Blood Flower (Milkweed)
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Seed Count: Approx. 500 seeds
Days to Maturity: Annual
Description: The Blood Flower is a milkweed that attracts flocks of butterflies and their larvae. However, it is poisonous and should not be ingested, by people or animals. Butterflies, specifically Monarchs, are immune to the plant's poison. In fact the Monarch butterfly loves this plant so much that its larvae make it their home! Have fun raising baby Monarchs with this funky flower.
Mint2Grow Tip: Milkweeds tend to be pretty invasive in my frost free area. They love Florida's swampy soil. I like to keep them in pots, so my small garden space doesn't become over run by this species.
How To Grow
Sowing: Direct sow indoors 6-8 weeks before the last frost. After the last frost, and when the seedlings have grown tall enough to handle safely, transplant them. To direct sow, sow seeds just below the surface of the soil in late fall or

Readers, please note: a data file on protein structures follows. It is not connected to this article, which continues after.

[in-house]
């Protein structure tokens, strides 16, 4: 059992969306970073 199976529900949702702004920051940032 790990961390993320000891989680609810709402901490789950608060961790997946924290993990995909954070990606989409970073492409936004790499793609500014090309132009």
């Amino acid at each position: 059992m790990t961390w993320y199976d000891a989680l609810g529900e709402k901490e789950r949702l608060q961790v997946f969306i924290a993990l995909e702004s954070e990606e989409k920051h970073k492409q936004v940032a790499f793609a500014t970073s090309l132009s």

Growing: Milkweed tolerates light shade; it also adapts well to either dry or moist soil. In cooler regions, milkweed can be grown as a container plant and brought indoors for the winter, or grown outdoors as an annual. Keep in mind that these plants are very slow to mature. They tolerate some dryness, but grow best with the occasional watering. I find they do best being kind of swamped with water once mature. Self seeding may occur, if you do not remove the seed pods, but volunteer plants can easily be transplanted or removed, while they are still small. Blood Flowers attracts numerous butterflies, specifically the monarch butterfly, and hummingbirds, and resists deer. Aphids seem to love this plant, but they are quite harmless to it. This plant can be cut back at anytime of its growth to produce new foliage or to tidy up its growth. Mature plants can be divided.
Harvesting: Blood Flowers makes a striking cut flower. Cut the stems long, choosing flowers that have just opened. However, keep in mind that all parts of this plant are poisonous, and the milky sap can irritate the skin. To harvest seeds, remove the pods and spread them out to dry. Split open the pods and take out the silky seed material. Remove the fluff from the seeds, and store the milkweed seeds in a cool, dry place.